"Today we have a new policy set by our new president. We have a new strategy, a new mission and a new ambassador," Gates said. "I believe that new military leadership also is needed."
The decisions were made after consulting with the U.S. Navy Adm. Mike Mullen Joint Chiefs of Staff chairman -- also at the news conference -- and Army Gen. David Petraeus, Central Command commander, and President Barack Obama's approval, Gates said.
"I believe my decisions are in the best interest of our national security and the success of our mission in Afghanistan," Gates said, urging swift Senate confirmation of Gens. McChrystal and Rodriguez.
Timing for replacing McKiernan made sense because the new policy, strategy and mission in Afghanistan were just beginning.
In that context, "I emphasize that the focus here is simply on getting fresh thinking, fresh eyes on the problem and in how we implement the strategy and mission going forward," Gates said.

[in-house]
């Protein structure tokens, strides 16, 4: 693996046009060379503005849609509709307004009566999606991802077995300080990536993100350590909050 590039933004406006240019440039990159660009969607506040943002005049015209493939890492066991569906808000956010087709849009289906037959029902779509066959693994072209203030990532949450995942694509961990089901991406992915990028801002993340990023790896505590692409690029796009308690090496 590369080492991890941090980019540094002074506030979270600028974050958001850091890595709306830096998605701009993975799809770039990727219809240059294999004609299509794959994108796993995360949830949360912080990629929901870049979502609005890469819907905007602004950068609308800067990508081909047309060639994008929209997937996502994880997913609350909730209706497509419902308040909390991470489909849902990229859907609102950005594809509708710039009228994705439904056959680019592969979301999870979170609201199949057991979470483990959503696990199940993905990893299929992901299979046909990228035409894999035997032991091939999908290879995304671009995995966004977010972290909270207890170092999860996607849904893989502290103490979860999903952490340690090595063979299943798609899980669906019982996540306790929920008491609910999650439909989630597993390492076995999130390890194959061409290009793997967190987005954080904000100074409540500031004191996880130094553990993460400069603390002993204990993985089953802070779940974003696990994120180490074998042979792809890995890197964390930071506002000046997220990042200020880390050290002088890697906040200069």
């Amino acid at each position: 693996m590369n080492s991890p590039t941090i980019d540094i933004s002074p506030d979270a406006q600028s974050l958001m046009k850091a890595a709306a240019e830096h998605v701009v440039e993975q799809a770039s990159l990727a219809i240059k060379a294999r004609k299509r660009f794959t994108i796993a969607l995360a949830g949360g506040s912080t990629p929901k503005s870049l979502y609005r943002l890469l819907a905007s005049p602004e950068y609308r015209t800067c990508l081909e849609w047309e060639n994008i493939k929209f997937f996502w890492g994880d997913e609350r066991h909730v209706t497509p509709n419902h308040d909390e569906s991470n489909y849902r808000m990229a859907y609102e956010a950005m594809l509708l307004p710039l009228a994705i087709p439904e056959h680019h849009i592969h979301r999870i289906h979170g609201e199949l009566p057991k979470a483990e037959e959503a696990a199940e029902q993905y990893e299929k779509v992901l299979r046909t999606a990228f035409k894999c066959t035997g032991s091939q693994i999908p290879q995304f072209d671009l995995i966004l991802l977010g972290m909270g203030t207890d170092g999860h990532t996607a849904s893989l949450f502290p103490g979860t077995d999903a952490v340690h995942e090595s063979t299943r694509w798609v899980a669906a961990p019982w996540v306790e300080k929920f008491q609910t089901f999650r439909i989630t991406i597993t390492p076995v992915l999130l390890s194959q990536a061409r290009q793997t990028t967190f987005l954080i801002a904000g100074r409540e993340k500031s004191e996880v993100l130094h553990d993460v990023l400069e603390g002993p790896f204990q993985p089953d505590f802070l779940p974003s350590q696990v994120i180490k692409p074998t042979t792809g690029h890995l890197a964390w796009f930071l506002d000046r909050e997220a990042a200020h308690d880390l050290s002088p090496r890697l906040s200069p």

He stressed "nothing went wrong" during McKiernan's 11-month tenure as commander of U.S. forces in Afghanistan.
Both McChrystal, director of the Joint Chiefs, and Rodriguez, a military assistant to Gates, have experience in counterintelligence, Gates and Mullen said.
"I have said that we must focus all of our effort in terms of making Afghanistan better," Mullen said. "There probably is no more critical ingredient than that of leadership."
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